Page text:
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Catholic Sisters, Foreign Volunteers, Combat HIV/AIDS Stigma 

By Peterkins Manyong

Some Catholic sisters in the Northwest Region have joined forces with foreign experts to combat stigmatization of HIV/AIDS patients. The sisters, who launched a programme codenamed Project Hope in 2000, organised a joint seminar to exchange experiences and improve working skills, last weekend at Big Mankon, Bamenda.

Briefing The Post, Sister Xavier Ntenmusi, a Franciscan reverend sister and Matron of Njinikom Hospital, who directs the programme, said she was particularly pleased that Volunteer Services Overseas experts from Yaounde had agreed to work with Project Hope. She said the VSO came in to see which area required most assistance and provide whatever help it is able to. Expressing optimism about the relationship with VSO, she said whenever they accept to work with an organisation; they stay with it for long.

Throwing more light on the work they were doing, she said persons with HIV/AIDS die more because of stigma than because of the disease. Project Hope was, therefore, initiated to make infected persons know that they could still live normal lives after becoming HIV positive.

"We have made them understand that HIV/AIDS is just like malaria, diabetes and hypertension," Sister Ntenmusi said adding that the first thing to begin with is prevention before proceeding to treatment. She said she was pleased that sero-positive persons can now come into the open and not only testify, but also educate others. She maintained that the majority of those dying as a result of HIV infection come mainly from faraway places.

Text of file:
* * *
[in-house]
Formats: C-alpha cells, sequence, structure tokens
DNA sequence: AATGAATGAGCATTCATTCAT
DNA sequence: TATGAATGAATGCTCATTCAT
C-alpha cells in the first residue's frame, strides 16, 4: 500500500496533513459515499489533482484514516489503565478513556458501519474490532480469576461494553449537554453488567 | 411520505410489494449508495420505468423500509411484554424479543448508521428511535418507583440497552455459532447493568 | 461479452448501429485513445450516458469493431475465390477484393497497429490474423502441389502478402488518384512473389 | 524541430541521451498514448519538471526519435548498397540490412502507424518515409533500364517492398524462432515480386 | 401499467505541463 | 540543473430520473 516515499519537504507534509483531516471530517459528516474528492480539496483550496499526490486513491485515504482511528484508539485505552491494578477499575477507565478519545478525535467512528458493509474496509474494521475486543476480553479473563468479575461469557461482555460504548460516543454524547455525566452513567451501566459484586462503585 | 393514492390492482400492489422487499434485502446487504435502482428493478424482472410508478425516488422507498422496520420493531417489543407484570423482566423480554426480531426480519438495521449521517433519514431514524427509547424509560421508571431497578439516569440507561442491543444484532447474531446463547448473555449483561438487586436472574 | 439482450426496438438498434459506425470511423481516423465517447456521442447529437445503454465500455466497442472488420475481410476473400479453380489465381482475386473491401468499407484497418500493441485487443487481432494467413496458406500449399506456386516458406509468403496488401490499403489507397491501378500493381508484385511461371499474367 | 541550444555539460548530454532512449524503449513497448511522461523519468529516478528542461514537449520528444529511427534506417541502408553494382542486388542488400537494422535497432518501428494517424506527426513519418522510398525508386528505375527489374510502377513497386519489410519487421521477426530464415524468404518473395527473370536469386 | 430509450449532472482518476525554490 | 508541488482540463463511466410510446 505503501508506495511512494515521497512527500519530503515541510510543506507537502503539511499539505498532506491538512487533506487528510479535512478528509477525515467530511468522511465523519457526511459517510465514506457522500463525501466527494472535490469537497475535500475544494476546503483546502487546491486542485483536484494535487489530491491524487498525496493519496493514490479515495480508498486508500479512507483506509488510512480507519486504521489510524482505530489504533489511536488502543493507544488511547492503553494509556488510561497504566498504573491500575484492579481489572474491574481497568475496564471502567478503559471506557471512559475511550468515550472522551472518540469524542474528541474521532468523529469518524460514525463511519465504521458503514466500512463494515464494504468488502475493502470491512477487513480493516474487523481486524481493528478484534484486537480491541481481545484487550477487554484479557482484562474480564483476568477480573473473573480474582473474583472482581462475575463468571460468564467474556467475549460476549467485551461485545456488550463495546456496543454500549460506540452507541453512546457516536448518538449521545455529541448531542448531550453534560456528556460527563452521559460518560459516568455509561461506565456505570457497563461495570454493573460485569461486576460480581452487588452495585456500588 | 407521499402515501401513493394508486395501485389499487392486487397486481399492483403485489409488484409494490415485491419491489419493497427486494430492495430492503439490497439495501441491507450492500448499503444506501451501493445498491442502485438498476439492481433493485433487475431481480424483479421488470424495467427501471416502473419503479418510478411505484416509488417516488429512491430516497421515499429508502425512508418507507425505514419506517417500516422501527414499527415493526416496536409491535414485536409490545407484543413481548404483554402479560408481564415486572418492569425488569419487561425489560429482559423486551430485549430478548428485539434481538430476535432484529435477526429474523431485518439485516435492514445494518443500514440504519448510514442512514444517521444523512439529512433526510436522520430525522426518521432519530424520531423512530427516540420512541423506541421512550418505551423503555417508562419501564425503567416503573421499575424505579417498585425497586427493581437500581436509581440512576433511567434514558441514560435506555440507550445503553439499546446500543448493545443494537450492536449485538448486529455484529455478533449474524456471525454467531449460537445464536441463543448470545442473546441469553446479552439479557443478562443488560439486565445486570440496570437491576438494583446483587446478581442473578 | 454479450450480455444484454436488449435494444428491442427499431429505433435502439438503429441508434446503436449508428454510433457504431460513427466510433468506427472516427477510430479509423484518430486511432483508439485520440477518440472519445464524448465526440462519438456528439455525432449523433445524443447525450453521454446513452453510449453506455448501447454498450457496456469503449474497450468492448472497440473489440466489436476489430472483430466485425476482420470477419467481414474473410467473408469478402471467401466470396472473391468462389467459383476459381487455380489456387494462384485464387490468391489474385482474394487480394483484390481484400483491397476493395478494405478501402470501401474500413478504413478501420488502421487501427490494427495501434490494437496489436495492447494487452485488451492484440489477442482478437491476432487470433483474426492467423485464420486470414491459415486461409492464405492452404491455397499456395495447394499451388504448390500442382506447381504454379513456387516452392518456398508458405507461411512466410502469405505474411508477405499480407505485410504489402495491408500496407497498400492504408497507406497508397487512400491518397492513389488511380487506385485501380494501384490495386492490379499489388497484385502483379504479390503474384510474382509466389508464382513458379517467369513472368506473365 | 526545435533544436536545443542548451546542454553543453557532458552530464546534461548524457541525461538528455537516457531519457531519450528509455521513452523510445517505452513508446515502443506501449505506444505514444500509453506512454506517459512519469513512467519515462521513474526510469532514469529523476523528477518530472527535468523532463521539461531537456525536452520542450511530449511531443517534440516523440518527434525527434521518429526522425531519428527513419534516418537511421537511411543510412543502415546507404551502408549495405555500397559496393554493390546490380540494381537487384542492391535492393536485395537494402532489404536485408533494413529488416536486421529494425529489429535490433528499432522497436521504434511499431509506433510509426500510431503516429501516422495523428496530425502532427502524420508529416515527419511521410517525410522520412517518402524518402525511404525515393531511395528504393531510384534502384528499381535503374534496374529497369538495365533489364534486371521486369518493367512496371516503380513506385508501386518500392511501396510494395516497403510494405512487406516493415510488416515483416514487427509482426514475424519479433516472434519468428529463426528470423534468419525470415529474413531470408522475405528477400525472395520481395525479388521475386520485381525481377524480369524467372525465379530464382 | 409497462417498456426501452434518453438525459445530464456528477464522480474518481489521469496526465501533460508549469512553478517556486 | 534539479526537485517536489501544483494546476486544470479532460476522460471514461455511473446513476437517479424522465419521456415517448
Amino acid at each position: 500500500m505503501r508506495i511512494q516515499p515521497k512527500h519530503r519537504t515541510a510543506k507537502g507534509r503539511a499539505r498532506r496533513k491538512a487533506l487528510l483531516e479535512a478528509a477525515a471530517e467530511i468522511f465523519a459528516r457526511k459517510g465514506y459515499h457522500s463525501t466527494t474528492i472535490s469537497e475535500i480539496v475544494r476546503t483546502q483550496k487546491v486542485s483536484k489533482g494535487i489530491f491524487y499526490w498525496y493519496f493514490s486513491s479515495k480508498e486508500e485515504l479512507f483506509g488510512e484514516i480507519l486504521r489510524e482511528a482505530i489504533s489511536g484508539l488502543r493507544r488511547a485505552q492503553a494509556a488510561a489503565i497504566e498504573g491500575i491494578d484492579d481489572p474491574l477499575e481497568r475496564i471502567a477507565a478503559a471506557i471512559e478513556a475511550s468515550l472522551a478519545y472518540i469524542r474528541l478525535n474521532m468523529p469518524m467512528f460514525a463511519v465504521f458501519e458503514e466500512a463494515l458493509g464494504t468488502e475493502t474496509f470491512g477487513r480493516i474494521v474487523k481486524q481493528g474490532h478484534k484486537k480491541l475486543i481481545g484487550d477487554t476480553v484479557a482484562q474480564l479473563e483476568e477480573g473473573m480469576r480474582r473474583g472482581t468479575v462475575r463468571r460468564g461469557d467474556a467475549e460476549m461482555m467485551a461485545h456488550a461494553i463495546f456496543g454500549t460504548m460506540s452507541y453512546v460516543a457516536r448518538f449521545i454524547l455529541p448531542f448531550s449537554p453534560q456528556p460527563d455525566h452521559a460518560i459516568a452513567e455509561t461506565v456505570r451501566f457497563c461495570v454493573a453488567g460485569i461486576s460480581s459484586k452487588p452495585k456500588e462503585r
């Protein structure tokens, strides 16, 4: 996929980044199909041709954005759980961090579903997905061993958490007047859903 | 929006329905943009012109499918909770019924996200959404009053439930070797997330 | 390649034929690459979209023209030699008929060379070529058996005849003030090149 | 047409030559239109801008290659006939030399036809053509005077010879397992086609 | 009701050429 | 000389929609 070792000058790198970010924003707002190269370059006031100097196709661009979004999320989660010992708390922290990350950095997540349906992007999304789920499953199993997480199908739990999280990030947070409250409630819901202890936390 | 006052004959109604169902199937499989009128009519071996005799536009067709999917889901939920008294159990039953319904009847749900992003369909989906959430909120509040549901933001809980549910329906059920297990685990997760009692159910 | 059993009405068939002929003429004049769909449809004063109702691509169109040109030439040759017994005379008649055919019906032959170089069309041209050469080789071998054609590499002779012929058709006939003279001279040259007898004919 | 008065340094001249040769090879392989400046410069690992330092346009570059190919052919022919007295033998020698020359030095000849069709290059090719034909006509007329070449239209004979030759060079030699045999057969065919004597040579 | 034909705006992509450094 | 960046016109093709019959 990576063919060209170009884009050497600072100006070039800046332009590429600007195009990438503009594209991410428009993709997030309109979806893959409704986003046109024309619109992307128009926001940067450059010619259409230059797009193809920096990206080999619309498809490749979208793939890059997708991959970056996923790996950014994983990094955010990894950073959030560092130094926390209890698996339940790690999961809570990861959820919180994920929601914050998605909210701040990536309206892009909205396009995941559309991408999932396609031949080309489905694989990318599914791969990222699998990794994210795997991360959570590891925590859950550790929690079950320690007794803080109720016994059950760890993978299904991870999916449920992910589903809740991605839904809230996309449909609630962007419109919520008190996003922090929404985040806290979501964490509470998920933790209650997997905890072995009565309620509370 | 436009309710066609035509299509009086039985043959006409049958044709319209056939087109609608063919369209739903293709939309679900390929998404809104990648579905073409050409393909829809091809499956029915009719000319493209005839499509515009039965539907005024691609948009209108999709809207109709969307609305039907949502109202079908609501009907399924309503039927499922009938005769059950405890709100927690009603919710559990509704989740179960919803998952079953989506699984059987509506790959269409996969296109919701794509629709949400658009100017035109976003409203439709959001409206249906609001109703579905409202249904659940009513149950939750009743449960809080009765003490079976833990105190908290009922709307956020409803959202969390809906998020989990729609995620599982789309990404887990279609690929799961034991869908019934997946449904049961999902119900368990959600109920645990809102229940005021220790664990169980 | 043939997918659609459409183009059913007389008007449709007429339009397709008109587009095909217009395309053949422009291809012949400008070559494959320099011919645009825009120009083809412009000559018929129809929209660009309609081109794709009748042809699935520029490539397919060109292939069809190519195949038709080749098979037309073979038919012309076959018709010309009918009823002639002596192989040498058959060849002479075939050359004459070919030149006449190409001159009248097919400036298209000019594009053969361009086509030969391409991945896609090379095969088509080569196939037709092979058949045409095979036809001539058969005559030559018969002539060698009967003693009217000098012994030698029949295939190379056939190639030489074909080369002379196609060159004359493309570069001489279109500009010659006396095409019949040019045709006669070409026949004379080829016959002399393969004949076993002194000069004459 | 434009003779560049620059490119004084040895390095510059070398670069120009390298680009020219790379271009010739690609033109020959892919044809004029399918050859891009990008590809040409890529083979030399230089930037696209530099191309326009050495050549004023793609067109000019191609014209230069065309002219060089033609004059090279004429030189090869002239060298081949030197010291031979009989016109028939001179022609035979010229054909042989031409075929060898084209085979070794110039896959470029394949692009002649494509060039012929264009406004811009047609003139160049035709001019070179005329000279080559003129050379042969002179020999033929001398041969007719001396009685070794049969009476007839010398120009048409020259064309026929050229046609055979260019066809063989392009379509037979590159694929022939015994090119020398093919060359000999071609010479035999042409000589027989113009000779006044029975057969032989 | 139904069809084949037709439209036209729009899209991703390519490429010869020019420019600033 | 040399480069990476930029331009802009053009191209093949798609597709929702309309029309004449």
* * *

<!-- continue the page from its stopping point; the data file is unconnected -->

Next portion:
Sister Chiara Yongye, also a Franciscan sister and a regional medical counsellor, said she became part of the programme in 2007 it involved the co-congregation and it is her calling to take care of the sick. She said she was also interested because it involves HIV and the youth.
Yongye said her preoccupation was to go to the field; to villages and schools and also to organise seminars. She was pleased that infected persons who had been participating in the seminars now have a positive view of life.

She advised all those who had not yet been infected to avoid doing so and those who are not yet married and intend to do so should do their HIV test before marrying. She also advised those who are married to remain faithful to their spouses. As for the infected, she said they should strive to live on good nutrition, take their drugs regularly and live spiritually upright lives.
Augustine Bangsi, coordinator of the workshop, said it was titled "Need assessment Workshop." The Post also gathered that it was intended to strengthen Project Hope at the level of orphans and vulnerable children and give them care and support

The occasion brought together reverend sisters and staff from on the various project sites: Tatum, Shisong, Wum, Bafut, Bali, Tahsen and Njinikom. The project was founded by the Tertiary Sister of Saint Francis Catholic Church in Cameroon, hence the name project Hope TSSF. It was initiated in response to the increasing and devastating effects of HIV.

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